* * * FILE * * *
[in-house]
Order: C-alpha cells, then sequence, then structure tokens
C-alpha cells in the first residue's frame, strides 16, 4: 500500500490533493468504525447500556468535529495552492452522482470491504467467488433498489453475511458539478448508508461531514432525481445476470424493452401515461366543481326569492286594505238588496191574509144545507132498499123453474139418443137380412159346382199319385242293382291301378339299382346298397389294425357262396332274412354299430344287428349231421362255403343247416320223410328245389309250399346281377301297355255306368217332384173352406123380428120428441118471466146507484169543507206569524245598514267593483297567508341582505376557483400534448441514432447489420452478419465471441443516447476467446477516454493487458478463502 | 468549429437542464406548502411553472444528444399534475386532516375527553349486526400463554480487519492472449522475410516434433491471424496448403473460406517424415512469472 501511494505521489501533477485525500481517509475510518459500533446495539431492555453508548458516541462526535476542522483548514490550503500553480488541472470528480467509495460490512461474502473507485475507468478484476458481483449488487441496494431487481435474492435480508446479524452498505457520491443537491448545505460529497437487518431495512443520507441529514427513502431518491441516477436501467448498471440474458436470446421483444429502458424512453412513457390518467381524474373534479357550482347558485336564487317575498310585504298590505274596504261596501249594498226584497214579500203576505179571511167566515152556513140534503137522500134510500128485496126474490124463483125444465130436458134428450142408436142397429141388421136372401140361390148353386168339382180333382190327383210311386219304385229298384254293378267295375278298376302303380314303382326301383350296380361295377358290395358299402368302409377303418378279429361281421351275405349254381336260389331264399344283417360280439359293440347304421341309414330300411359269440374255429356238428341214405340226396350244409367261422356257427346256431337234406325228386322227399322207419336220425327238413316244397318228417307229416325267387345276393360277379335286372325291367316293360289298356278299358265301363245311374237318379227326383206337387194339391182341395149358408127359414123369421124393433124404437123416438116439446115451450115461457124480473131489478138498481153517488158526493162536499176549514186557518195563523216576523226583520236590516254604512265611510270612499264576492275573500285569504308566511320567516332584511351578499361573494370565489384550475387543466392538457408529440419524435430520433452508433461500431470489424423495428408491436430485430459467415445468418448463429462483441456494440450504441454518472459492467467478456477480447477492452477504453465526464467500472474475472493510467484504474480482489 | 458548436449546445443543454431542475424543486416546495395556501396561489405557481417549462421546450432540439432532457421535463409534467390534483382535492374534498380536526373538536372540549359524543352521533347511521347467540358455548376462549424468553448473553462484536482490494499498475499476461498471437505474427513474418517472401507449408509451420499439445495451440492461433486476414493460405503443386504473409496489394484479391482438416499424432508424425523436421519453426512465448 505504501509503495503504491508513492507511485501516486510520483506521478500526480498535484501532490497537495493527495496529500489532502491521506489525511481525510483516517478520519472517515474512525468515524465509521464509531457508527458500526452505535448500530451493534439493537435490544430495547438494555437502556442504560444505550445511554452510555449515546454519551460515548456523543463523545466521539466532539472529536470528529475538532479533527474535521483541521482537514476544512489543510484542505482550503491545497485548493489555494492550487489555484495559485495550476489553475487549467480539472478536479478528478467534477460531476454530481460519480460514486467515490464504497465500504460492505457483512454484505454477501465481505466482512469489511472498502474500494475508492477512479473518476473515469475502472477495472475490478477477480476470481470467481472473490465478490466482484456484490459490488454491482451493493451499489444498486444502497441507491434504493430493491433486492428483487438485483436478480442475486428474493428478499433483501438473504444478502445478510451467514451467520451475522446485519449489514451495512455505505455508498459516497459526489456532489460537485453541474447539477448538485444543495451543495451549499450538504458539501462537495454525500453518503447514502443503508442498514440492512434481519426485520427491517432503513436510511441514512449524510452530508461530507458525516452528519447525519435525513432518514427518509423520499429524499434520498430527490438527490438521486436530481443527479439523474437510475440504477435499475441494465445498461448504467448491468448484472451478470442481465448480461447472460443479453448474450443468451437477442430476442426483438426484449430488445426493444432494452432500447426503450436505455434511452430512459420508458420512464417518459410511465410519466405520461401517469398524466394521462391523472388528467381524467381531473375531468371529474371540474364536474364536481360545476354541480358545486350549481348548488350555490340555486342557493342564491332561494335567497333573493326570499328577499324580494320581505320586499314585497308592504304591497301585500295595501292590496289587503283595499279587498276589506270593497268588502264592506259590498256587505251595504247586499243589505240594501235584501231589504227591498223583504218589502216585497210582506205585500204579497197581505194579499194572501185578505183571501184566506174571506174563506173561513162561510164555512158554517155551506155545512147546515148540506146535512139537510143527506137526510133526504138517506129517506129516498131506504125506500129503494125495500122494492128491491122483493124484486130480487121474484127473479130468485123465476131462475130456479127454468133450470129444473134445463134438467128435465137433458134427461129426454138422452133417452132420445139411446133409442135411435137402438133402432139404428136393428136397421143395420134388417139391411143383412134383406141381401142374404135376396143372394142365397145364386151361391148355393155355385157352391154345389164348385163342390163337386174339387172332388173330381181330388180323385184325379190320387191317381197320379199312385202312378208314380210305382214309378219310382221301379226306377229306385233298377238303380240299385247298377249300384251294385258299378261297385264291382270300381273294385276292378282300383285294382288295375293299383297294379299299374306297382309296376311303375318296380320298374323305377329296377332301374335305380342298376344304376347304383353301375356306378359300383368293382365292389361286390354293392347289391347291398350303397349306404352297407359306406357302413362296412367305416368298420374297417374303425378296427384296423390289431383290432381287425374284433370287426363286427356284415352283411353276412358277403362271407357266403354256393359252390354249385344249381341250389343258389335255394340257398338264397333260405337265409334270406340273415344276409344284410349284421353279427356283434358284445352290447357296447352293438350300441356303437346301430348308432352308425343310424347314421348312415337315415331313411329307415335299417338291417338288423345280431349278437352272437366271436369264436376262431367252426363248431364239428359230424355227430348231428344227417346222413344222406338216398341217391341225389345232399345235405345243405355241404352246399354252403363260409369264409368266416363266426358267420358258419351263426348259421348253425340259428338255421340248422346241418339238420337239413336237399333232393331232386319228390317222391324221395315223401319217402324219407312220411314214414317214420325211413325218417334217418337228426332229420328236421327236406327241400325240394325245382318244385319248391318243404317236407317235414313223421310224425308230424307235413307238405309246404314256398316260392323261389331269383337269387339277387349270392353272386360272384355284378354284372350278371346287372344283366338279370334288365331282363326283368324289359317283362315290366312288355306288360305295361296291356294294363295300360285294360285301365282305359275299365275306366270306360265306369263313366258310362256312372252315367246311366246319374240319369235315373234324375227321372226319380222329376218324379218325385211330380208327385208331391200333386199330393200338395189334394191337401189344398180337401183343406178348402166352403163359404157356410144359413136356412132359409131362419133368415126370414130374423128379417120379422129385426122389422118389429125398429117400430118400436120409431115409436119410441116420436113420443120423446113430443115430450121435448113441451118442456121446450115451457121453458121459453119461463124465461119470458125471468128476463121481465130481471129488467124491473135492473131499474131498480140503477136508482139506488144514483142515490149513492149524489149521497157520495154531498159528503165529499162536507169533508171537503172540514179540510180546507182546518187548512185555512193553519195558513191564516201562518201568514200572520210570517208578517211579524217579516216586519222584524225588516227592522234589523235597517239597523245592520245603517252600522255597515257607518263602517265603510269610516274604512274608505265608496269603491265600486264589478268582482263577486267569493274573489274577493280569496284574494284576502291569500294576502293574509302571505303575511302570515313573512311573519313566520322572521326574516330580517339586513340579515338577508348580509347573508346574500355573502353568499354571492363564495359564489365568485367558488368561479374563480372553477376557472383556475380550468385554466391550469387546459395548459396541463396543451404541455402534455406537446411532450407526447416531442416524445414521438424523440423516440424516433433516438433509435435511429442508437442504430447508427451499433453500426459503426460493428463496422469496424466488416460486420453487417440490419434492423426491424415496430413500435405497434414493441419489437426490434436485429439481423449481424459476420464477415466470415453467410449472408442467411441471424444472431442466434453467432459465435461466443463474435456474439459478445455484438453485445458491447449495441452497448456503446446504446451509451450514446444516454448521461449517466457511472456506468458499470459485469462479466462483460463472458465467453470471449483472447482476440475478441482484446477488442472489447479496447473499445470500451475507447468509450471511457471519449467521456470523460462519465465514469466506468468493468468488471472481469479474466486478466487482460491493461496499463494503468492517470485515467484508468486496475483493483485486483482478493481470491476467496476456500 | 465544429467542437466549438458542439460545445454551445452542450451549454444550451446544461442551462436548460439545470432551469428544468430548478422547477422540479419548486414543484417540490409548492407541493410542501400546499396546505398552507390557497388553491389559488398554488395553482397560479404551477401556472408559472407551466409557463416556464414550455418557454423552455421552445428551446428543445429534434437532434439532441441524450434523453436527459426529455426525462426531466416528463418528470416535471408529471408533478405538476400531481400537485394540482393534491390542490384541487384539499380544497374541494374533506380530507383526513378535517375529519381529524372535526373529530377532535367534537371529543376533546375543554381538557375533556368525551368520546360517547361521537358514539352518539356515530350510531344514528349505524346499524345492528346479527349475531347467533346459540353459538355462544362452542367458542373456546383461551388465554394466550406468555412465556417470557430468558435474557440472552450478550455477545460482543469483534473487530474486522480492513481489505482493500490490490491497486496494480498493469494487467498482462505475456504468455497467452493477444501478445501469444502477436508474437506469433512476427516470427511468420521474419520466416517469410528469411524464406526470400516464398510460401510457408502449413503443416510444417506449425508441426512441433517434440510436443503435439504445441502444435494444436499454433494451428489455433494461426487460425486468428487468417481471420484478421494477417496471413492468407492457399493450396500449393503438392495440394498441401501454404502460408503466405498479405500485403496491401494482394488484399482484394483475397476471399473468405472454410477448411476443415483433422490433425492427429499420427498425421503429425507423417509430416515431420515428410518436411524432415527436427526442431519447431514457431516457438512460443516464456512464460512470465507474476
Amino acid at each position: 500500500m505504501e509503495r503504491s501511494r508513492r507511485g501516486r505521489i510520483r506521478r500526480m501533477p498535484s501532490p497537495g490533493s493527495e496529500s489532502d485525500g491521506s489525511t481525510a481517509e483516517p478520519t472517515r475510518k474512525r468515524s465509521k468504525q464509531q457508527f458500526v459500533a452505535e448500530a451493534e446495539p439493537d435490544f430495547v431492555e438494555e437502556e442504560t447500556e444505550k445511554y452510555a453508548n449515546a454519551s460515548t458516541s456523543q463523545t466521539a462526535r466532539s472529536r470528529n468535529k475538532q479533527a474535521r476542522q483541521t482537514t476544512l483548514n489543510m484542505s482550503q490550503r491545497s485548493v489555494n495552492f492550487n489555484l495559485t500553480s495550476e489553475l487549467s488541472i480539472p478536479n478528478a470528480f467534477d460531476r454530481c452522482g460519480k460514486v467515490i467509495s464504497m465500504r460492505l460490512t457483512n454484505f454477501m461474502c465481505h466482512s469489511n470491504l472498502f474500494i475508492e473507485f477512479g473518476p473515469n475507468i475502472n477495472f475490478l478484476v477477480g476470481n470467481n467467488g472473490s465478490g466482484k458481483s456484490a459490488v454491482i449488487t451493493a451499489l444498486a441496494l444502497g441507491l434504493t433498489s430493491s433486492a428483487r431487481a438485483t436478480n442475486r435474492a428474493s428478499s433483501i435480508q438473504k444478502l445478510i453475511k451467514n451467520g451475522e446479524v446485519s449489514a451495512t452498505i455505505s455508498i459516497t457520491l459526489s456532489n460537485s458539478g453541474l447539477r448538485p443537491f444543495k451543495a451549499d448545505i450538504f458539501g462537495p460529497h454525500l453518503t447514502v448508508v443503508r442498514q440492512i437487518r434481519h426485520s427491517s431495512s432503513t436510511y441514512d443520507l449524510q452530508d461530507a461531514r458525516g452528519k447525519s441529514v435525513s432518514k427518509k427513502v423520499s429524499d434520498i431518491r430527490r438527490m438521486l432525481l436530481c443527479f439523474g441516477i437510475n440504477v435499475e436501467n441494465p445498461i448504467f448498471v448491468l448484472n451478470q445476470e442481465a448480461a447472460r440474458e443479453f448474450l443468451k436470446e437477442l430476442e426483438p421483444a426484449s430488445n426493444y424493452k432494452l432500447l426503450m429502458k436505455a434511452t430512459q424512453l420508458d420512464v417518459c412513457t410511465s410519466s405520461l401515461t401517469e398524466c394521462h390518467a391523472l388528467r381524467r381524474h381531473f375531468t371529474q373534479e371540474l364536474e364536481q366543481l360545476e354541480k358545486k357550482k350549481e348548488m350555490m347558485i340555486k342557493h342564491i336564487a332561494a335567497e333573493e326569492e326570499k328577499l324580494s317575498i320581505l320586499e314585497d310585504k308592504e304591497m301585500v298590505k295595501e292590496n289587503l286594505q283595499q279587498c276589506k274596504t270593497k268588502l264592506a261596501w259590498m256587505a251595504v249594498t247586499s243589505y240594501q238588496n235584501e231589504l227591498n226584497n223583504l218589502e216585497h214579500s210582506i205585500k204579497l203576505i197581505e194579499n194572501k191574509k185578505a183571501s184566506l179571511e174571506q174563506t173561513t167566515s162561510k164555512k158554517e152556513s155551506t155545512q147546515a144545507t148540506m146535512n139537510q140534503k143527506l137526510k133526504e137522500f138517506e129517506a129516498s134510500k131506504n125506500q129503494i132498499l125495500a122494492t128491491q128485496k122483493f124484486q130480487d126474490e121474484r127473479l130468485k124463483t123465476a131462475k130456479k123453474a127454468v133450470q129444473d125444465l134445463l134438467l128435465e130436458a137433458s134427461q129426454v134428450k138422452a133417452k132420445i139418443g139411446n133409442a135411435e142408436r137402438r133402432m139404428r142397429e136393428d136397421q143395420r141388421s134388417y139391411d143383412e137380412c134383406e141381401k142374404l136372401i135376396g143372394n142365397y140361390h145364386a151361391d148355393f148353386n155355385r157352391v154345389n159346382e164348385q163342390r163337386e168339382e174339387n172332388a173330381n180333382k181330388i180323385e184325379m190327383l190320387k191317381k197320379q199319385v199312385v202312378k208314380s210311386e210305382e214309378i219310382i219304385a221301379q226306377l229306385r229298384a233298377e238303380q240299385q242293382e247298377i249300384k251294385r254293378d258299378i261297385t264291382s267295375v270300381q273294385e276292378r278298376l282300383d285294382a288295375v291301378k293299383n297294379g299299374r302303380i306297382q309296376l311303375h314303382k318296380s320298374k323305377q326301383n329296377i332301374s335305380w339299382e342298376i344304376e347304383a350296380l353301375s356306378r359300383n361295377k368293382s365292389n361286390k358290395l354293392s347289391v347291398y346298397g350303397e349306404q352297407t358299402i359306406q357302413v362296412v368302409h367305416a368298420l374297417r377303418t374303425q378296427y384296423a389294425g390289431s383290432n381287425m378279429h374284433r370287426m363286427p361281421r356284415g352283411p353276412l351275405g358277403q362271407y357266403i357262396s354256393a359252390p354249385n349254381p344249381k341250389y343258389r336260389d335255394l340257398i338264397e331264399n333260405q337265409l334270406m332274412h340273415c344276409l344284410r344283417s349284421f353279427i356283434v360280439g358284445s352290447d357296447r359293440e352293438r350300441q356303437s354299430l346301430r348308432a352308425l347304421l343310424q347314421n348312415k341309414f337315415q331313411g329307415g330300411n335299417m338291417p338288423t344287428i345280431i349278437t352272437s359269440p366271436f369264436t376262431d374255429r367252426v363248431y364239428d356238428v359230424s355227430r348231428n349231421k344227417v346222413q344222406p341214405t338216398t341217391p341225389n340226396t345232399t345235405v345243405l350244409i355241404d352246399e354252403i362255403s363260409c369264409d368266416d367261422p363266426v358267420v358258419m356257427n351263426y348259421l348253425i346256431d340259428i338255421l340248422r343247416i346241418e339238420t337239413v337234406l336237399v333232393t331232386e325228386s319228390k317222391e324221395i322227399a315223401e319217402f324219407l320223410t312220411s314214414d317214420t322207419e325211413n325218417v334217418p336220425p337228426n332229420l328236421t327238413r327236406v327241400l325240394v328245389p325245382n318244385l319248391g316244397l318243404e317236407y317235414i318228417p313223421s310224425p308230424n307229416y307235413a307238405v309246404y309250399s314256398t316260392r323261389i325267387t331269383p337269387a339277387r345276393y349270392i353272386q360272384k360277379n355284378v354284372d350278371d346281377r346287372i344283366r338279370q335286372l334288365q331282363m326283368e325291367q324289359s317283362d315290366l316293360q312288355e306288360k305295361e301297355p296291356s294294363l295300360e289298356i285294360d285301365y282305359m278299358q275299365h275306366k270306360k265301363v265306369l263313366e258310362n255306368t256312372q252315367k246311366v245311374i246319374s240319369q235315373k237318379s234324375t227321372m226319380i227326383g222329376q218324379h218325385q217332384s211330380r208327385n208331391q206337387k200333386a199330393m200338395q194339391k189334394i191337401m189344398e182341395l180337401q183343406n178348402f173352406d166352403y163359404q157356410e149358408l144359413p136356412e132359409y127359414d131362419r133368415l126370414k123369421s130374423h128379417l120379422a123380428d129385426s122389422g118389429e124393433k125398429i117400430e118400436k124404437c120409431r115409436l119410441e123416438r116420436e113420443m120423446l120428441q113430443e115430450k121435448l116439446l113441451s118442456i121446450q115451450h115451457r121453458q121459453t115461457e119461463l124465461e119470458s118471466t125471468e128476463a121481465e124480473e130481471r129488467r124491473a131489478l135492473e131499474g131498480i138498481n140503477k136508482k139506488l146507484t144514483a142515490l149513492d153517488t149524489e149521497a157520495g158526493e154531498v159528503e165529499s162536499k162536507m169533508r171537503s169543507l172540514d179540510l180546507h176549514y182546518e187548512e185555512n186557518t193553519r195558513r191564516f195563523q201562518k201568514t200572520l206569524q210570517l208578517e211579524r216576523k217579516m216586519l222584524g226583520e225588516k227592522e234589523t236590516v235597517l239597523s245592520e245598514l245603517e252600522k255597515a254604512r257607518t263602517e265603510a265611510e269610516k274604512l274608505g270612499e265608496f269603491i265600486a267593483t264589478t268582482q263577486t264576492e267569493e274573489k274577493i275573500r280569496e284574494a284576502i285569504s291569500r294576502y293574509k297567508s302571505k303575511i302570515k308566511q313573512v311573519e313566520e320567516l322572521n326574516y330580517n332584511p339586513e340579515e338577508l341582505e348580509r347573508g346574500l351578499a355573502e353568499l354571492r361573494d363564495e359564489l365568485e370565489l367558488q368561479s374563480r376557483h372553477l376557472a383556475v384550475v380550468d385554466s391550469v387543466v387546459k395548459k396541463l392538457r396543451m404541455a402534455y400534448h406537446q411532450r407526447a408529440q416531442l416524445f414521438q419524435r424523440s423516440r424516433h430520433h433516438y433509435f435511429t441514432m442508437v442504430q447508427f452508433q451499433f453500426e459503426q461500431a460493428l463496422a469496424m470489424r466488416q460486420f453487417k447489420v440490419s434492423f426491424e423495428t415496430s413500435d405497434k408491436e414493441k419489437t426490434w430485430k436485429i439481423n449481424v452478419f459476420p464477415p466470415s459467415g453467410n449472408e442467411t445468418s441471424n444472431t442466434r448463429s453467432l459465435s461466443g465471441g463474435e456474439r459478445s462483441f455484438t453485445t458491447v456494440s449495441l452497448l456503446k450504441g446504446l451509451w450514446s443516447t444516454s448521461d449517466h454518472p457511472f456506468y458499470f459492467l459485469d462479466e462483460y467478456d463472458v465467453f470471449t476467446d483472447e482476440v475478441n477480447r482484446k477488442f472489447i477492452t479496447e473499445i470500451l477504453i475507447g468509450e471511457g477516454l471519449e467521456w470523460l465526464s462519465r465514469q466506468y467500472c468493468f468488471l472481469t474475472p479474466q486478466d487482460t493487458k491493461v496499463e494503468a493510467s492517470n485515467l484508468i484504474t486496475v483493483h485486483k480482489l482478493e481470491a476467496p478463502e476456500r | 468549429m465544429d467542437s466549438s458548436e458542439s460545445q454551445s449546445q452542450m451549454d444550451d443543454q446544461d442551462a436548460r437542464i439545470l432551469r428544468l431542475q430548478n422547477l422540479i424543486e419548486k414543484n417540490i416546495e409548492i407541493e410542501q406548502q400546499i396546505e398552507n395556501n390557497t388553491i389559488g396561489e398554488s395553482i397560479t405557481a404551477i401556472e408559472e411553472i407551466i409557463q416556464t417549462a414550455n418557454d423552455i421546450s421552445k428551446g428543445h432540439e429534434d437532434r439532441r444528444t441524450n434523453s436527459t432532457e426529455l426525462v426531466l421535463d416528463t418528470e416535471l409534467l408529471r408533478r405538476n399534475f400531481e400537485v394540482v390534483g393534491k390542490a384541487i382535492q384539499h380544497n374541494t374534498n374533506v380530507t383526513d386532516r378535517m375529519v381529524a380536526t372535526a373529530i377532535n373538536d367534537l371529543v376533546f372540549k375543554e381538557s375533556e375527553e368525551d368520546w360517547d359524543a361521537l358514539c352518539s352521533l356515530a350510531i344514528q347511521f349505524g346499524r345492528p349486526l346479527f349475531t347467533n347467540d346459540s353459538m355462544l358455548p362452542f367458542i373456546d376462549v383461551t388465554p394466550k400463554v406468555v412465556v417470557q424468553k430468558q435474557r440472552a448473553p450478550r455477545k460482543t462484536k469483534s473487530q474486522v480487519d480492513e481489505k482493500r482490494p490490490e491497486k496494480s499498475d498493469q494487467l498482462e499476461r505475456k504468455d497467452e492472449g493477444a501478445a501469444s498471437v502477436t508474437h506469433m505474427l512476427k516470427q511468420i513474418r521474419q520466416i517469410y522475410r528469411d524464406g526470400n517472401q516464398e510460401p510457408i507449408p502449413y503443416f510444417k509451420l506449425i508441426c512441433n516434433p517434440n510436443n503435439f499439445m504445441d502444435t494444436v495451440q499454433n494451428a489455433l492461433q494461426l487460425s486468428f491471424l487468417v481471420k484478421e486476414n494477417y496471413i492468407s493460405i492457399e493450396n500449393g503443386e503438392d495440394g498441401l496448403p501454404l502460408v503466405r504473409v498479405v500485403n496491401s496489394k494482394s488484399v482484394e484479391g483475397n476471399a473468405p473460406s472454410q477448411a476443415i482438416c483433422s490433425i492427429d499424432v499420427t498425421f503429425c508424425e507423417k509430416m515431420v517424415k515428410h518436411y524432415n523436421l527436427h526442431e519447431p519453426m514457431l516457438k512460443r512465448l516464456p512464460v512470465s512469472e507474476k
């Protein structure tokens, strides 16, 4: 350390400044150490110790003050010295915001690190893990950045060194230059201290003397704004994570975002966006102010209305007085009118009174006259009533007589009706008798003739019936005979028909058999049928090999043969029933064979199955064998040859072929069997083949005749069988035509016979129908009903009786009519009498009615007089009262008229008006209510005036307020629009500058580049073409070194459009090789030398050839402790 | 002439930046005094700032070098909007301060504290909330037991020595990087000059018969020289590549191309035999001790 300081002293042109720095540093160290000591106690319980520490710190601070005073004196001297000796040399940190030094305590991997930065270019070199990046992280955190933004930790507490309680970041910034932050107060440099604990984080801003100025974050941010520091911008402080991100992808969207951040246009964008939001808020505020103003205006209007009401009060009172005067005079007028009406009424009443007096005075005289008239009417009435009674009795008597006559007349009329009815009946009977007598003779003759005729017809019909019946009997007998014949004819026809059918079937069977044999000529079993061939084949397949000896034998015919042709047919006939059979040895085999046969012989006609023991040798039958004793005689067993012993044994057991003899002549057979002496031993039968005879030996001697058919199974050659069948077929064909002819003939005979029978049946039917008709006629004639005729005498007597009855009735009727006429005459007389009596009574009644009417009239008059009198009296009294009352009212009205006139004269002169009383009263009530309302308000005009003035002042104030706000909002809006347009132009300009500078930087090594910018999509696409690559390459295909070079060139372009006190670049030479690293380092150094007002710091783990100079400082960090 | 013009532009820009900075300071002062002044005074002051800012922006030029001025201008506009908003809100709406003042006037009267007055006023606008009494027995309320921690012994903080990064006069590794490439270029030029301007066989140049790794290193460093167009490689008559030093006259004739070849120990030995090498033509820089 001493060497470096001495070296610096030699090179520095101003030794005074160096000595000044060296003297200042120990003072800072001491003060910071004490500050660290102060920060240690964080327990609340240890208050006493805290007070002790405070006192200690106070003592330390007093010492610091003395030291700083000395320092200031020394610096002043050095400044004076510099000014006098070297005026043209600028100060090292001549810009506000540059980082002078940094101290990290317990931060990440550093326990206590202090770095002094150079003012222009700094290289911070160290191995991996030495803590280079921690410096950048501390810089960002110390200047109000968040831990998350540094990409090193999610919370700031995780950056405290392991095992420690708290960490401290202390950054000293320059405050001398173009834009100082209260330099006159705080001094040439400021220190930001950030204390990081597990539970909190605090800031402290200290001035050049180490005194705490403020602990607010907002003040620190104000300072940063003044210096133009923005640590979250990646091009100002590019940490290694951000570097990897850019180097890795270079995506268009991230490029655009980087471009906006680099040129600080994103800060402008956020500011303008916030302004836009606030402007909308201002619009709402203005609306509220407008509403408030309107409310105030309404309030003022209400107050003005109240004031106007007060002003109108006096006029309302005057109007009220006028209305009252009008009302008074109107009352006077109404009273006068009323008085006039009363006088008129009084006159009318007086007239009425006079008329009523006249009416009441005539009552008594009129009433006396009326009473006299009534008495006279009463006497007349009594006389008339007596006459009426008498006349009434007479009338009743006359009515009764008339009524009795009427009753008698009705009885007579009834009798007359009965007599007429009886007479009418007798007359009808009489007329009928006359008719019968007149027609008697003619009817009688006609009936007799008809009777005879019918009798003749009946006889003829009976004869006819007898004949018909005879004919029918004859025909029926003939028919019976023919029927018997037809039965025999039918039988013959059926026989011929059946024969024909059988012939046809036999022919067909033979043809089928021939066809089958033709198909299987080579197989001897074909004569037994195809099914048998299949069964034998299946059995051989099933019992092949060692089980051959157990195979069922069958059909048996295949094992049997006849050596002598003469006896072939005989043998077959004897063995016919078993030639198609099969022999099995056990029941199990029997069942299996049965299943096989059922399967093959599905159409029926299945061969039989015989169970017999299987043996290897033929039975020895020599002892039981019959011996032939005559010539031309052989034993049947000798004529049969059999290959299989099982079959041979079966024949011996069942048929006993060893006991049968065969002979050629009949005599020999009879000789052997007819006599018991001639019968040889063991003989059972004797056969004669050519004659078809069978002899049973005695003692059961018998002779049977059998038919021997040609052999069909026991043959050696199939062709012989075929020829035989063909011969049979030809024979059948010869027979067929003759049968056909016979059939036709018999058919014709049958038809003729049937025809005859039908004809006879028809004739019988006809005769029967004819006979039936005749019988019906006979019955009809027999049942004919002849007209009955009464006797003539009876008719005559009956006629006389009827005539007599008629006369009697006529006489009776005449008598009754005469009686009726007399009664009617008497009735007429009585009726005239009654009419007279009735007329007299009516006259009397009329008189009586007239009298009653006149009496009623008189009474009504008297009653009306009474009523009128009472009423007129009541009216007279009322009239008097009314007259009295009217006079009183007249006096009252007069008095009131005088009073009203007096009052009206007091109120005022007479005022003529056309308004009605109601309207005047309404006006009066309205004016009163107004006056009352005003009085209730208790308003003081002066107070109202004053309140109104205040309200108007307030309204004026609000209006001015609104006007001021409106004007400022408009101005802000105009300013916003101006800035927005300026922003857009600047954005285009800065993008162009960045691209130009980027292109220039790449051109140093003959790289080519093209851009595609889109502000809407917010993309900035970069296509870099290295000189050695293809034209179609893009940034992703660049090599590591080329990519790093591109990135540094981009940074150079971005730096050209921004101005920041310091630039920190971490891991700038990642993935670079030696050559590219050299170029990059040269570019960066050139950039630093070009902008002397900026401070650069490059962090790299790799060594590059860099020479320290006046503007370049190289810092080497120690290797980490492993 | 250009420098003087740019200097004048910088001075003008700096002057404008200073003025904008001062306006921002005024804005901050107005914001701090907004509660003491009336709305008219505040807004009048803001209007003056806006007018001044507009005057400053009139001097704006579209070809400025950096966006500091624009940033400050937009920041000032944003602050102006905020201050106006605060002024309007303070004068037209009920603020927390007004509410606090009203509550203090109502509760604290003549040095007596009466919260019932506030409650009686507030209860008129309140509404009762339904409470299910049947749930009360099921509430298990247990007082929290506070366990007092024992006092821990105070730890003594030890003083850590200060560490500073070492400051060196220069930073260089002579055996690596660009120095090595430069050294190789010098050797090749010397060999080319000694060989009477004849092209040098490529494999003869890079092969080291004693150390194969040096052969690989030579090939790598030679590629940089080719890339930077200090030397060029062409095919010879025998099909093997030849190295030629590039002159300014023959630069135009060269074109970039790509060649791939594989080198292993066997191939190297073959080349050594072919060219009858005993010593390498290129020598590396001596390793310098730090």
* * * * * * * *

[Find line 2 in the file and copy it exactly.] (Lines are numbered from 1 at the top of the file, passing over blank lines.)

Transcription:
Order: C-alpha cells, then sequence, then structure tokens